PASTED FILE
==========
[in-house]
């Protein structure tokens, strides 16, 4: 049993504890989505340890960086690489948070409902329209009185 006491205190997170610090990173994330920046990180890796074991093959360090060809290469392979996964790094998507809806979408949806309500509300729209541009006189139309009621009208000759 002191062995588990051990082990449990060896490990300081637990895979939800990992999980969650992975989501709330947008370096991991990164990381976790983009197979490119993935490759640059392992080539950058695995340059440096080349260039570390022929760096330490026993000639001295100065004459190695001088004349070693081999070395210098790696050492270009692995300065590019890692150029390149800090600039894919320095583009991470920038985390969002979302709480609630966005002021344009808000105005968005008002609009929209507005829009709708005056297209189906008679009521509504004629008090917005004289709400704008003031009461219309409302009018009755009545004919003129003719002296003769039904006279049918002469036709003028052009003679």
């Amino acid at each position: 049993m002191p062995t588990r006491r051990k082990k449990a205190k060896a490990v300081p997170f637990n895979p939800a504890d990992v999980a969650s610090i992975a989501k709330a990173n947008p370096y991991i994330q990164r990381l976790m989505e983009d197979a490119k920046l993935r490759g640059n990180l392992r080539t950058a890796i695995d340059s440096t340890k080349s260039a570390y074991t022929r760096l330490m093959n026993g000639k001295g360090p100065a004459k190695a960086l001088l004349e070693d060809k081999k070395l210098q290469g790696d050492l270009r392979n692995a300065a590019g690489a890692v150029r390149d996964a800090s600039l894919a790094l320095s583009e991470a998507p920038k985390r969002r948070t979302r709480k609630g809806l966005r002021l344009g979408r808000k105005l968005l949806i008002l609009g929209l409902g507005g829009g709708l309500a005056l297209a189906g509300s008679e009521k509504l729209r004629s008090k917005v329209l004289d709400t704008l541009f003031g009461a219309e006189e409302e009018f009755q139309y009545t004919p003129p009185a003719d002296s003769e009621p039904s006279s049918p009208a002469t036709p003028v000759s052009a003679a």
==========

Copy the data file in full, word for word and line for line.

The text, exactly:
[in-house]
């Protein structure tokens, strides 16, 4: 049993504890989505340890960086690489948070409902329209009185 006491205190997170610090990173994330920046990180890796074991093959360090060809290469392979996964790094998507809806979408949806309500509300729209541009006189139309009621009208000759 002191062995588990051990082990449990060896490990300081637990895979939800990992999980969650992975989501709330947008370096991991990164990381976790983009197979490119993935490759640059392992080539950058695995340059440096080349260039570390022929760096330490026993000639001295100065004459190695001088004349070693081999070395210098790696050492270009692995300065590019890692150029390149800090600039894919320095583009991470920038985390969002979302709480609630966005002021344009808000105005968005008002609009929209507005829009709708005056297209189906008679009521509504004629008090917005004289709400704008003031009461219309409302009018009755009545004919003129003719002296003769039904006279049918002469036709003028052009003679």
């Amino acid at each position: 049993m002191p062995t588990r006491r051990k082990k449990a205190k060896a490990v300081p997170f637990n895979p939800a504890d990992v999980a969650s610090i992975a989501k709330a990173n947008p370096y991991i994330q990164r990381l976790m989505e983009d197979a490119k920046l993935r490759g640059n990180l392992r080539t950058a890796i695995d340059s440096t340890k080349s260039a570390y074991t022929r760096l330490m093959n026993g000639k001295g360090p100065a004459k190695a960086l001088l004349e070693d060809k081999k070395l210098q290469g790696d050492l270009r392979n692995a300065a590019g690489a890692v150029r390149d996964a800090s600039l894919a790094l320095s583009e991470a998507p920038k985390r969002r948070t979302r709480k609630g809806l966005r002021l344009g979408r808000k105005l968005l949806i008002l609009g929209l409902g507005g829009g709708l309500a005056l297209a189906g509300s008679e009521k509504l729209r004629s008090k917005v329209l004289d709400t704008l541009f003031g009461a219309e006189e409302e009018f009755q139309y009545t004919p003129p009185a003719d002296s003769e009621p039904s006279s049918p009208a002469t036709p003028v000759s052009a003679a």